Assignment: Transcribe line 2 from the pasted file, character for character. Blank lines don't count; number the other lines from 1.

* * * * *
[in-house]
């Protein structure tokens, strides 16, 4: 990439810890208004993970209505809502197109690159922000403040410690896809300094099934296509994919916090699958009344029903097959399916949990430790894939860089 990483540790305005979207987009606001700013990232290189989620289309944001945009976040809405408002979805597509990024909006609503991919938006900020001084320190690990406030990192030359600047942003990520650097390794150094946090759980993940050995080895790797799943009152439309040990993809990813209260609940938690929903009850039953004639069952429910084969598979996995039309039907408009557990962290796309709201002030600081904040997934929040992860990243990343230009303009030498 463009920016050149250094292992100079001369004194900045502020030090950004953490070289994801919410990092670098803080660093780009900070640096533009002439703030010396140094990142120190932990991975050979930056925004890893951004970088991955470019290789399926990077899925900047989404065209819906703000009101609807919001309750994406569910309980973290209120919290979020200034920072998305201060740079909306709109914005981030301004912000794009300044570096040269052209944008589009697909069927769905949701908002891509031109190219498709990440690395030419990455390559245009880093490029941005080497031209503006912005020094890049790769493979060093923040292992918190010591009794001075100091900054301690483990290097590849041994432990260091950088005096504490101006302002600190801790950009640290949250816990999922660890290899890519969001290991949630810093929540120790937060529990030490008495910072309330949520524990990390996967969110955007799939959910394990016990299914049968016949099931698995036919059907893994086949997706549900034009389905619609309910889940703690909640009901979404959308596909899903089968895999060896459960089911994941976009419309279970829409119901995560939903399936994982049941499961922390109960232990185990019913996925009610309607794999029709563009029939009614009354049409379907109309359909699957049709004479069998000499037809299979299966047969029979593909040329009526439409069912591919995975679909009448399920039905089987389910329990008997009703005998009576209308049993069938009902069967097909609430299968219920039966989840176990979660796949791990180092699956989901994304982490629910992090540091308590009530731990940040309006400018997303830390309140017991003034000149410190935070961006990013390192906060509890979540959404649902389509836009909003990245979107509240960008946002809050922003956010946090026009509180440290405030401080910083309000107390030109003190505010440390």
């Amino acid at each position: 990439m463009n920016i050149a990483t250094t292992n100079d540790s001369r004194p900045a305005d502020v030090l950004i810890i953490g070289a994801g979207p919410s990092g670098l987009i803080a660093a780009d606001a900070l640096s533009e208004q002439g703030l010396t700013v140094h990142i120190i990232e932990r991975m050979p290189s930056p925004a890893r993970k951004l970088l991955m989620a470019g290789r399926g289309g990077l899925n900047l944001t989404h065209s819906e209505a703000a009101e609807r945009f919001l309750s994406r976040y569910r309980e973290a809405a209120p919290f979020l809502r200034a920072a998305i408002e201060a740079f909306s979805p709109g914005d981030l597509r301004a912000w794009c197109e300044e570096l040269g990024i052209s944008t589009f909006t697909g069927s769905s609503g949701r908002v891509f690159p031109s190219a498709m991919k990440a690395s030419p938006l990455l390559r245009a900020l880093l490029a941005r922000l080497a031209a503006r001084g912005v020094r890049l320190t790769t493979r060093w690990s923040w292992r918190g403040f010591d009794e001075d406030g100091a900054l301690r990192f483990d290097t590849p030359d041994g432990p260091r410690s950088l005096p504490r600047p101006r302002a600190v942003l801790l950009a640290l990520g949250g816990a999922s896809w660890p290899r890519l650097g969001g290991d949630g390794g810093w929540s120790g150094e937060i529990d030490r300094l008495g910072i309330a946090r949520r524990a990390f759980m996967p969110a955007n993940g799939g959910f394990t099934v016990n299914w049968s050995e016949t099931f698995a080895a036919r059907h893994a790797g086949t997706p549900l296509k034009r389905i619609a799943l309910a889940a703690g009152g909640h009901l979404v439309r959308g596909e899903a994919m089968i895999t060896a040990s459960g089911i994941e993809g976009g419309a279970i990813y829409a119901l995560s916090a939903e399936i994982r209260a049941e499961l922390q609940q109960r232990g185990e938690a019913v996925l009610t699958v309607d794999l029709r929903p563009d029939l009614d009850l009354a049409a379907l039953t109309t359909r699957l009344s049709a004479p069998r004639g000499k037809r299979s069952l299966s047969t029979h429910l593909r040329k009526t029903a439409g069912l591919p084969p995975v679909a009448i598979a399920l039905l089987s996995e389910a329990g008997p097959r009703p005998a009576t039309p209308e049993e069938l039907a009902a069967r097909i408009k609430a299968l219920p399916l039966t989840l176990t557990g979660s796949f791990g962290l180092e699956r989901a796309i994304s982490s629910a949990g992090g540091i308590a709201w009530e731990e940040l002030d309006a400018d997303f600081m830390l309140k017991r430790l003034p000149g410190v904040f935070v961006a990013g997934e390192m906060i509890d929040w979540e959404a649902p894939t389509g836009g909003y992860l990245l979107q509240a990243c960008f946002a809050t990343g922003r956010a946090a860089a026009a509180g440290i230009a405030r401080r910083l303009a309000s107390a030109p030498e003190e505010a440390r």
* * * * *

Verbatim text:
């Protein structure tokens, strides 16, 4: 990439810890208004993970209505809502197109690159922000403040410690896809300094099934296509994919916090699958009344029903097959399916949990430790894939860089 990483540790305005979207987009606001700013990232290189989620289309944001945009976040809405408002979805597509990024909006609503991919938006900020001084320190690990406030990192030359600047942003990520650097390794150094946090759980993940050995080895790797799943009152439309040990993809990813209260609940938690929903009850039953004639069952429910084969598979996995039309039907408009557990962290796309709201002030600081904040997934929040992860990243990343230009303009030498 463009920016050149250094292992100079001369004194900045502020030090950004953490070289994801919410990092670098803080660093780009900070640096533009002439703030010396140094990142120190932990991975050979930056925004890893951004970088991955470019290789399926990077899925900047989404065209819906703000009101609807919001309750994406569910309980973290209120919290979020200034920072998305201060740079909306709109914005981030301004912000794009300044570096040269052209944008589009697909069927769905949701908002891509031109190219498709990440690395030419990455390559245009880093490029941005080497031209503006912005020094890049790769493979060093923040292992918190010591009794001075100091900054301690483990290097590849041994432990260091950088005096504490101006302002600190801790950009640290949250816990999922660890290899890519969001290991949630810093929540120790937060529990030490008495910072309330949520524990990390996967969110955007799939959910394990016990299914049968016949099931698995036919059907893994086949997706549900034009389905619609309910889940703690909640009901979404959308596909899903089968895999060896459960089911994941976009419309279970829409119901995560939903399936994982049941499961922390109960232990185990019913996925009610309607794999029709563009029939009614009354049409379907109309359909699957049709004479069998000499037809299979299966047969029979593909040329009526439409069912591919995975679909009448399920039905089987389910329990008997009703005998009576209308049993069938009902069967097909609430299968219920039966989840176990979660796949791990180092699956989901994304982490629910992090540091308590009530731990940040309006400018997303830390309140017991003034000149410190935070961006990013390192906060509890979540959404649902389509836009909003990245979107509240960008946002809050922003956010946090026009509180440290405030401080910083309000107390030109003190505010440390």